Today I made thirty 500ml jars of quince and ginger jam. In the late afternoon Luca brought me an equivalent number of quinces to that I had just used for the jam. We have only one quince tree. It is small but this year produced the most abundant quantity of quinces. I guess that I will turn the quinces into compote which I will freeze- next year there will be plenty of apple and quince crumble and apple and quince pie on the menu!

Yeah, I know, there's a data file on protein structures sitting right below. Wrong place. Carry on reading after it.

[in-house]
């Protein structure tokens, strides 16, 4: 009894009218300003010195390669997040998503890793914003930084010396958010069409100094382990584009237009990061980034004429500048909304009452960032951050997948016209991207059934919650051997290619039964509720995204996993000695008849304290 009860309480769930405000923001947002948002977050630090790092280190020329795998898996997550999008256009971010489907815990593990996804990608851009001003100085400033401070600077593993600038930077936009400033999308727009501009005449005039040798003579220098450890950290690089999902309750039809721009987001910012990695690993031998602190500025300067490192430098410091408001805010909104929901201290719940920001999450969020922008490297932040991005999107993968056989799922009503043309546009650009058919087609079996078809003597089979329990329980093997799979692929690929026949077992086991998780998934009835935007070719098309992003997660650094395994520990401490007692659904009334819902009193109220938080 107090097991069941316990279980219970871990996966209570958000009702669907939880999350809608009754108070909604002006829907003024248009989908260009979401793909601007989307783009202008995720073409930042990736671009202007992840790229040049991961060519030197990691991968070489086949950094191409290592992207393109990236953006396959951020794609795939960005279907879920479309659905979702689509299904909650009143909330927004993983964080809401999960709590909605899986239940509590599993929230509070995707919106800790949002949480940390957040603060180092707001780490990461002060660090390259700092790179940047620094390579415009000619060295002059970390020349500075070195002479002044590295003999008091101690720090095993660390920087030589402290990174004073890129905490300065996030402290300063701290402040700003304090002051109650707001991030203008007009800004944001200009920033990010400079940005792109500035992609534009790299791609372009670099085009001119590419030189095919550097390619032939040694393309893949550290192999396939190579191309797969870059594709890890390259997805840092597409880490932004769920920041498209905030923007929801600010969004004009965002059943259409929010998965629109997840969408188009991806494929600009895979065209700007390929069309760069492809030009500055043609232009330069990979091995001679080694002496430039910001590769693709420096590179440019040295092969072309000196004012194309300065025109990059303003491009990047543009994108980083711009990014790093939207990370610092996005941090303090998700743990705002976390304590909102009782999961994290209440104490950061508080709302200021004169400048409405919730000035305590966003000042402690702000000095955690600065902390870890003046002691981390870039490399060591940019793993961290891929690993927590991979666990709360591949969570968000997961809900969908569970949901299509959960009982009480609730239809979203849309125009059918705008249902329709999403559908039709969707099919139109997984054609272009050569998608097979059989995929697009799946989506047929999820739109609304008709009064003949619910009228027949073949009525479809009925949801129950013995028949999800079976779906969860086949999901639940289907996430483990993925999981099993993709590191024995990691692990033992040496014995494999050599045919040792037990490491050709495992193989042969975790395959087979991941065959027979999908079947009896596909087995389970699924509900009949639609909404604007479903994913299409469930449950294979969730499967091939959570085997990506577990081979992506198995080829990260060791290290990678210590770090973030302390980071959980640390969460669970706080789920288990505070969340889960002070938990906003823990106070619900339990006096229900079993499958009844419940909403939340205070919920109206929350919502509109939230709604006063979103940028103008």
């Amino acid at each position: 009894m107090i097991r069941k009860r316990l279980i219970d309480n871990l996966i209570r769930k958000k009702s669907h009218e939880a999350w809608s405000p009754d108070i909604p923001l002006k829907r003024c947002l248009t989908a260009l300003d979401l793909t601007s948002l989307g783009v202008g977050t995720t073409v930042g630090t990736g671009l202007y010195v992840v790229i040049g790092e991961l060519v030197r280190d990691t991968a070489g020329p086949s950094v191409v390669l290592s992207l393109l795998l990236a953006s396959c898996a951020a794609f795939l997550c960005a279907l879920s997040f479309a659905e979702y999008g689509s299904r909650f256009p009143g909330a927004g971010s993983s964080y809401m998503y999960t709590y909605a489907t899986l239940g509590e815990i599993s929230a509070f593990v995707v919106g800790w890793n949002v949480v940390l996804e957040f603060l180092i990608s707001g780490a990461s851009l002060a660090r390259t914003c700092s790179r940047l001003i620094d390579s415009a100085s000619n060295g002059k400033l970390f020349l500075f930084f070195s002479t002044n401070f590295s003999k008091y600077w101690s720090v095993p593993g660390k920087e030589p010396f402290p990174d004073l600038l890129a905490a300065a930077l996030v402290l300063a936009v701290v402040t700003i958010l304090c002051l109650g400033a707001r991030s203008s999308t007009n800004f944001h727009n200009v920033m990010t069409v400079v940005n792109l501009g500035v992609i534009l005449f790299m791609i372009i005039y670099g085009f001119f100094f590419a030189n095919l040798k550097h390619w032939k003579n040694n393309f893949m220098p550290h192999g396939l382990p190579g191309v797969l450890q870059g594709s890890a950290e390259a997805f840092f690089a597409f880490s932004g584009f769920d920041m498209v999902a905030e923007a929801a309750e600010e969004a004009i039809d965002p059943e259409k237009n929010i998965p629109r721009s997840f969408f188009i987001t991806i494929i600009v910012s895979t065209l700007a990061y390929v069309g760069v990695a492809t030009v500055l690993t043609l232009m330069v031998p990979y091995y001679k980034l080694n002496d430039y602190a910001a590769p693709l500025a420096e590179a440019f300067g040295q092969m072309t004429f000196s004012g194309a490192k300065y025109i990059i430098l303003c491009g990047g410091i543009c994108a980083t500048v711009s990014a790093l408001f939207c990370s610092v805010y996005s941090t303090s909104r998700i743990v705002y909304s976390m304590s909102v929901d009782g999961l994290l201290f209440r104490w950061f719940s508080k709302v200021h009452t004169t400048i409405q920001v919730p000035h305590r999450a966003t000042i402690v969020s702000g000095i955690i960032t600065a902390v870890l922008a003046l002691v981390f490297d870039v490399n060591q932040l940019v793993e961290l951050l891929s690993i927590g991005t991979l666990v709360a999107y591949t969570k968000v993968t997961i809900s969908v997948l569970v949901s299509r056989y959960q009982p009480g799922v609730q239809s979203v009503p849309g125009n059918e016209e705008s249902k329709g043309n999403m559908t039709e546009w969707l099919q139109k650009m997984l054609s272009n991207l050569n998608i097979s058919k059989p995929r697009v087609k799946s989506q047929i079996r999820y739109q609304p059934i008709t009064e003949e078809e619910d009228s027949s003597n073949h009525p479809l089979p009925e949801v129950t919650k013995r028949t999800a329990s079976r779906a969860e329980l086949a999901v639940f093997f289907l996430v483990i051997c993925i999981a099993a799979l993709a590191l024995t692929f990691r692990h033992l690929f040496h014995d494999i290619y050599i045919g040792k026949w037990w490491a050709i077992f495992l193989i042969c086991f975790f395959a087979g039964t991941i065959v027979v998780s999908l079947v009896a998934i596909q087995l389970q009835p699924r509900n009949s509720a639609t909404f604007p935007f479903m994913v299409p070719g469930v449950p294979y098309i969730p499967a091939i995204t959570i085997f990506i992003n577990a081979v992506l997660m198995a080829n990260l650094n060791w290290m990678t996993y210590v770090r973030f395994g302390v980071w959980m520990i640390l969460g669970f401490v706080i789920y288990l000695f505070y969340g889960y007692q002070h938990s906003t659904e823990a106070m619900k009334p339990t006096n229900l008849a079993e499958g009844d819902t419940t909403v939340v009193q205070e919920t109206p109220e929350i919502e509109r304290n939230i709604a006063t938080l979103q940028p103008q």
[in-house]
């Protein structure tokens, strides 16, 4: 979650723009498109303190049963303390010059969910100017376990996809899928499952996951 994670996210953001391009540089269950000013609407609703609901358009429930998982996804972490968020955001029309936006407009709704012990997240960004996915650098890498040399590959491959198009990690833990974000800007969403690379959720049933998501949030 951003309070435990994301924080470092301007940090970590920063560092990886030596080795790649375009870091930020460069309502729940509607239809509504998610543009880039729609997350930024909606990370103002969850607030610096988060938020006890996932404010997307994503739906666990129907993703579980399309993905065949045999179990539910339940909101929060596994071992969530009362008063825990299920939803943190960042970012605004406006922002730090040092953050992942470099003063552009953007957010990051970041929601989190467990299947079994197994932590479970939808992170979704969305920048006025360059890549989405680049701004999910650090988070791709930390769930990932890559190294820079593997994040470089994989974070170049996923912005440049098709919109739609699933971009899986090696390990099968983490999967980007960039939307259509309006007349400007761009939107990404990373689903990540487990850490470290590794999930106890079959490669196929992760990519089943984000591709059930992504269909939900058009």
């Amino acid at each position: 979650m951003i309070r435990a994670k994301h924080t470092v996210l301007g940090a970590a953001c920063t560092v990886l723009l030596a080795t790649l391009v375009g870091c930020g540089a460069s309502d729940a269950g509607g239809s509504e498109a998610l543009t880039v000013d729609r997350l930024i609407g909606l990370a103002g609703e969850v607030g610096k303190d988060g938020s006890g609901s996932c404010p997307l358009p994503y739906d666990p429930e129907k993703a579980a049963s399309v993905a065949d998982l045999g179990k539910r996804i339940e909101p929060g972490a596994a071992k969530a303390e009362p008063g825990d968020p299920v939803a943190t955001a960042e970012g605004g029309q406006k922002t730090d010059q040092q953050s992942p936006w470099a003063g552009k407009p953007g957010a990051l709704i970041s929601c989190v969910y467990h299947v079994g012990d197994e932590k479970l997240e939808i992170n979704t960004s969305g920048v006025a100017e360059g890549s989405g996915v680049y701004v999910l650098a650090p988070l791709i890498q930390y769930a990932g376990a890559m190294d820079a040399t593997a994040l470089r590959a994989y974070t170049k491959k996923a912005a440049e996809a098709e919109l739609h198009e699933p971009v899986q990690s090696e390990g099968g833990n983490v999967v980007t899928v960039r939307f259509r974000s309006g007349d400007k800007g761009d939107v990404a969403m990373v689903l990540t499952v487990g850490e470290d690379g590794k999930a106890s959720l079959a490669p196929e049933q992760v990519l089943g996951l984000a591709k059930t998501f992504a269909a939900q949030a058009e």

In between making the jam, I was involved in following the first day of work involving the remaking of Rooms 1 and 2 at the back of the house. When we restructured La Faula in 1999 we had no experience of hospitality and our architects had no previous experience in designing hotels or Agriturismi. All together, we launched ourselves into uncertainty and it is all credit to our architects, and I guess to some extent luck, that what we created at that time proved to be almost exactly apposite for our business needs today. “Almost” because being uncertain as to what the La Faula farmstay activity would involve, our architects designed Room 1 as a maisonette with additional sleeping on a mezzanine floor to accommodate groups. The mezzanine floor, was actually the roof of Room 2 which had been comprehensively, if not effectively, soundproofed. Although the rooms layout was approved at the time by the local authorities regulating our activity, actual implementation of the law regulating Agriturismos saw us restricted in how we could distribute our guests. At the beginning we, and our architects, believed that provided we respected the fire regulations concerning sleeping numbers and fire escapes as well as the maximum number of guests able to sleep in the house according to our licence, we could distribute them as we pleased so, for example, if there was a girls volleyball team having a weeks training camp at La Faula, instead of dividing the girls equally amongst all the rooms we could, for example, concentrate them in various parts of the house according to their ages. And as we did host for a number of years a girls volleyball team on summer training camp this is exactly what we did at the request of the parents and organiser who wanted the younger girls to stay together and the older girls to stay together. So the very young girls would stay in Room 1 where they were comprehensively supervised by a coach in Room 2. Unfortunately, this was in breach of our authorisation as in Friuli each bedroom receives a specific authorisation that enumerates how many may sleep in it. Not to respect this authorisation automatically triggers a fine and most probably suspension of our licence.